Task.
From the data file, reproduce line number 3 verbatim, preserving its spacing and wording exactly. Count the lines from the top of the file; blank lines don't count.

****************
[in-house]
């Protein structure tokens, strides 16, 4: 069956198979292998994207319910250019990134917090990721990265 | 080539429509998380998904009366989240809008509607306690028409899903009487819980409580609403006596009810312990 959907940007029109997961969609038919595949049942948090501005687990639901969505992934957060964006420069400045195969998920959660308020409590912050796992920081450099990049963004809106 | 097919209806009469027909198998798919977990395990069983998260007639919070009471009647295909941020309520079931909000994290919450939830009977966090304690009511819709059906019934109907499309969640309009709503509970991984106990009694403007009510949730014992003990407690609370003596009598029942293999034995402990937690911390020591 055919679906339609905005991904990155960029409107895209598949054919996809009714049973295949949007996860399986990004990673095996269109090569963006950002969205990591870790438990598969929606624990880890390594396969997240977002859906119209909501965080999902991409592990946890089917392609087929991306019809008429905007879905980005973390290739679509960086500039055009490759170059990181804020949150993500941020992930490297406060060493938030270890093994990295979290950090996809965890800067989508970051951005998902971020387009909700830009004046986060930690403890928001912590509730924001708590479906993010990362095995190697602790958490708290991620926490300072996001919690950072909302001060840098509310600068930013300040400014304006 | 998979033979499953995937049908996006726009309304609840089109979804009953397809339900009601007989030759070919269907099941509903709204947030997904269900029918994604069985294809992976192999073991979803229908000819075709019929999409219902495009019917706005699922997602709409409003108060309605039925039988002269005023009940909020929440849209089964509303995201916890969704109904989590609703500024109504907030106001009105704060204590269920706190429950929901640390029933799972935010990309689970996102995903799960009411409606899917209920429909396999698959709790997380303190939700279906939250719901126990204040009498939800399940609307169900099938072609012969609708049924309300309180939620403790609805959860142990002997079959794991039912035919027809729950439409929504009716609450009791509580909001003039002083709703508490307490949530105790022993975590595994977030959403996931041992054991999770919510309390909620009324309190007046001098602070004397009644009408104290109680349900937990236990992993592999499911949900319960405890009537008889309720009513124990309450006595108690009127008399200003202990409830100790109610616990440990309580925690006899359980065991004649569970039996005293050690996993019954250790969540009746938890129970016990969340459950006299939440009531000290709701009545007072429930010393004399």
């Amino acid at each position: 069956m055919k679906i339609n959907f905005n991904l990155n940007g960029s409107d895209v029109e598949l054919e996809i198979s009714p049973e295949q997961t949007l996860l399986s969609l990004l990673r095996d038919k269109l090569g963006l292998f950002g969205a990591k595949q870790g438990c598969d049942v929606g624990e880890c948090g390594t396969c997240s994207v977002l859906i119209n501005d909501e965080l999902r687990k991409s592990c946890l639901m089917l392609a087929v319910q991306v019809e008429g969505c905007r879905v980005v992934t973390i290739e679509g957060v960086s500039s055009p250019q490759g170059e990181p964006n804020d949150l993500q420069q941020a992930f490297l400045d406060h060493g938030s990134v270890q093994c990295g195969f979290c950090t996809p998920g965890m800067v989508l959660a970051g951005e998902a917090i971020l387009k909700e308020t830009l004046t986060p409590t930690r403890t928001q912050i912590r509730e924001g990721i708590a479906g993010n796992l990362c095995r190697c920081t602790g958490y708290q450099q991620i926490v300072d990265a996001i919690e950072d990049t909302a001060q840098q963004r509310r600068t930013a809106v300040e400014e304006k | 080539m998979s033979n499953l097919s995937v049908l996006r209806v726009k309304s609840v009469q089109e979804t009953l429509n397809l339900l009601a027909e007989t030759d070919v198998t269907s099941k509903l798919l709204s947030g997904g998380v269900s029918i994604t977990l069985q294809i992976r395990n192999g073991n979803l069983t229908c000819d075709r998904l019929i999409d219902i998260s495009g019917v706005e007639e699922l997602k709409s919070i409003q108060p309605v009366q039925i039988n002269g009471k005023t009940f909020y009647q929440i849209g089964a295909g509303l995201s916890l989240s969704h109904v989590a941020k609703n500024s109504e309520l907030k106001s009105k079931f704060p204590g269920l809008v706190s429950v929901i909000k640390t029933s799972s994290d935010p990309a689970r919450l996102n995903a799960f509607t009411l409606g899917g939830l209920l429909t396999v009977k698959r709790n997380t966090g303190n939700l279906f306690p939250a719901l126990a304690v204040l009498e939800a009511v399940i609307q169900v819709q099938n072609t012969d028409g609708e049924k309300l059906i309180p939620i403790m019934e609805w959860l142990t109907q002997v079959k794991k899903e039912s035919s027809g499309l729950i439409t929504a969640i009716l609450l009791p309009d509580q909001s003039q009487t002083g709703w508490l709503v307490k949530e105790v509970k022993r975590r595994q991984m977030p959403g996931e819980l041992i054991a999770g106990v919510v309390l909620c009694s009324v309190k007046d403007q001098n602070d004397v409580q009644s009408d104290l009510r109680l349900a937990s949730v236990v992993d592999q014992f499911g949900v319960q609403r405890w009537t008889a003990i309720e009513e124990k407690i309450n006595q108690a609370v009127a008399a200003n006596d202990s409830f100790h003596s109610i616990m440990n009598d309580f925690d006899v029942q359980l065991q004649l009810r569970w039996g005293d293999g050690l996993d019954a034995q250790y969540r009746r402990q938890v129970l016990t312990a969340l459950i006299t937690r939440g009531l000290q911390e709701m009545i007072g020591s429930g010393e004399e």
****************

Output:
């Amino acid at each position: 069956m055919k679906i339609n959907f905005n991904l990155n940007g960029s409107d895209v029109e598949l054919e996809i198979s009714p049973e295949q997961t949007l996860l399986s969609l990004l990673r095996d038919k269109l090569g963006l292998f950002g969205a990591k595949q870790g438990c598969d049942v929606g624990e880890c948090g390594t396969c997240s994207v977002l859906i119209n501005d909501e965080l999902r687990k991409s592990c946890l639901m089917l392609a087929v319910q991306v019809e008429g969505c905007r879905v980005v992934t973390i290739e679509g957060v960086s500039s055009p250019q490759g170059e990181p964006n804020d949150l993500q420069q941020a992930f490297l400045d406060h060493g938030s990134v270890q093994c990295g195969f979290c950090t996809p998920g965890m800067v989508l959660a970051g951005e998902a917090i971020l387009k909700e308020t830009l004046t986060p409590t930690r403890t928001q912050i912590r509730e924001g990721i708590a479906g993010n796992l990362c095995r190697c920081t602790g958490y708290q450099q991620i926490v300072d990265a996001i919690e950072d990049t909302a001060q840098q963004r509310r600068t930013a809106v300040e400014e304006k | 080539m998979s033979n499953l097919s995937v049908l996006r209806v726009k309304s609840v009469q089109e979804t009953l429509n397809l339900l009601a027909e007989t030759d070919v198998t269907s099941k509903l798919l709204s947030g997904g998380v269900s029918i994604t977990l069985q294809i992976r395990n192999g073991n979803l069983t229908c000819d075709r998904l019929i999409d219902i998260s495009g019917v706005e007639e699922l997602k709409s919070i409003q108060p309605v009366q039925i039988n002269g009471k005023t009940f909020y009647q929440i849209g089964a295909g509303l995201s916890l989240s969704h109904v989590a941020k609703n500024s109504e309520l907030k106001s009105k079931f704060p204590g269920l809008v706190s429950v929901i909000k640390t029933s799972s994290d935010p990309a689970r919450l996102n995903a799960f509607t009411l409606g899917g939830l209920l429909t396999v009977k698959r709790n997380t966090g303190n939700l279906f306690p939250a719901l126990a304690v204040l009498e939800a009511v399940i609307q169900v819709q099938n072609t012969d028409g609708e049924k309300l059906i309180p939620i403790m019934e609805w959860l142990t109907q002997v079959k794991k899903e039912s035919s027809g499309l729950i439409t929504a969640i009716l609450l009791p309009d509580q909001s003039q009487t002083g709703w508490l709503v307490k949530e105790v509970k022993r975590r595994q991984m977030p959403g996931e819980l041992i054991a999770g106990v919510v309390l909620c009694s009324v309190k007046d403007q001098n602070d004397v409580q009644s009408d104290l009510r109680l349900a937990s949730v236990v992993d592999q014992f499911g949900v319960q609403r405890w009537t008889a003990i309720e009513e124990k407690i309450n006595q108690a609370v009127a008399a200003n006596d202990s409830f100790h003596s109610i616990m440990n009598d309580f925690d006899v029942q359980l065991q004649l009810r569970w039996g005293d293999g050690l996993d019954a034995q250790y969540r009746r402990q938890v129970l016990t312990a969340l459950i006299t937690r939440g009531l000290q911390e709701m009545i007072g020591s429930g010393e004399e």